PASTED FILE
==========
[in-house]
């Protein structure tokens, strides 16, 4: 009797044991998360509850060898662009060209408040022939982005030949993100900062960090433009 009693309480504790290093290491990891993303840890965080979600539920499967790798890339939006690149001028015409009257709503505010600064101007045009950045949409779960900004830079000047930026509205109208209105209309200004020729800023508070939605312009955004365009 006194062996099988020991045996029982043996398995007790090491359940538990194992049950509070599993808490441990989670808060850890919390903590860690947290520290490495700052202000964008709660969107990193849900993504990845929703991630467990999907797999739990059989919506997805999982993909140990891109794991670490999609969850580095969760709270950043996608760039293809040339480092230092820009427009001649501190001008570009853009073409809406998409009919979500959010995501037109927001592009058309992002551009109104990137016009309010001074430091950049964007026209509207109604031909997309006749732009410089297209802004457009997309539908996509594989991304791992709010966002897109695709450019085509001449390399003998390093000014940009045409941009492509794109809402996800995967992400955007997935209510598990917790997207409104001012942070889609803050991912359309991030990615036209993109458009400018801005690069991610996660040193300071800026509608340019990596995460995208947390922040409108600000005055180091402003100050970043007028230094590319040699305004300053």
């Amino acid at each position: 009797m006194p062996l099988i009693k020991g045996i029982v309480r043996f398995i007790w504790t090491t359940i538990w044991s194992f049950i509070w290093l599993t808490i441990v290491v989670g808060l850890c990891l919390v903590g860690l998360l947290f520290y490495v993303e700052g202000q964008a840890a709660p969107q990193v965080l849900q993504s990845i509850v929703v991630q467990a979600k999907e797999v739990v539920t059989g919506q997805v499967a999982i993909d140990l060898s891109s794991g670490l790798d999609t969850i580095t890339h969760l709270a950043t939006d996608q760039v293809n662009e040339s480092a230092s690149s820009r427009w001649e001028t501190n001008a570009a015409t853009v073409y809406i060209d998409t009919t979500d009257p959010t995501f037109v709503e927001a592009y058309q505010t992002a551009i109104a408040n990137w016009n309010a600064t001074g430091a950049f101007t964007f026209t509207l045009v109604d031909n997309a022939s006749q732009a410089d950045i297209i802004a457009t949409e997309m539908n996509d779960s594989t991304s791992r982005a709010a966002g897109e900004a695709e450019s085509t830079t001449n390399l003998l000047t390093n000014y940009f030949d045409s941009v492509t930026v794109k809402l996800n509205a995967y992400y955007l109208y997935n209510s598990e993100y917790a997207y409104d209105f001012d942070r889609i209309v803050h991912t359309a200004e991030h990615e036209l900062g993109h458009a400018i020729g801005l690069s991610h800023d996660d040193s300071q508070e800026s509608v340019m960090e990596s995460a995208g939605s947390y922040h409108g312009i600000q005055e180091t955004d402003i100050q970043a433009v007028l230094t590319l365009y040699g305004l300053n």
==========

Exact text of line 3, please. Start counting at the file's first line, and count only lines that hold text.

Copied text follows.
């Amino acid at each position: 009797m006194p062996l099988i009693k020991g045996i029982v309480r043996f398995i007790w504790t090491t359940i538990w044991s194992f049950i509070w290093l599993t808490i441990v290491v989670g808060l850890c990891l919390v903590g860690l998360l947290f520290y490495v993303e700052g202000q964008a840890a709660p969107q990193v965080l849900q993504s990845i509850v929703v991630q467990a979600k999907e797999v739990v539920t059989g919506q997805v499967a999982i993909d140990l060898s891109s794991g670490l790798d999609t969850i580095t890339h969760l709270a950043t939006d996608q760039v293809n662009e040339s480092a230092s690149s820009r427009w001649e001028t501190n001008a570009a015409t853009v073409y809406i060209d998409t009919t979500d009257p959010t995501f037109v709503e927001a592009y058309q505010t992002a551009i109104a408040n990137w016009n309010a600064t001074g430091a950049f101007t964007f026209t509207l045009v109604d031909n997309a022939s006749q732009a410089d950045i297209i802004a457009t949409e997309m539908n996509d779960s594989t991304s791992r982005a709010a966002g897109e900004a695709e450019s085509t830079t001449n390399l003998l000047t390093n000014y940009f030949d045409s941009v492509t930026v794109k809402l996800n509205a995967y992400y955007l109208y997935n209510s598990e993100y917790a997207y409104d209105f001012d942070r889609i209309v803050h991912t359309a200004e991030h990615e036209l900062g993109h458009a400018i020729g801005l690069s991610h800023d996660d040193s300071q508070e800026s509608v340019m960090e990596s995460a995208g939605s947390y922040h409108g312009i600000q005055e180091t955004d402003i100050q970043a433009v007028l230094t590319l365009y040699g305004l300053n």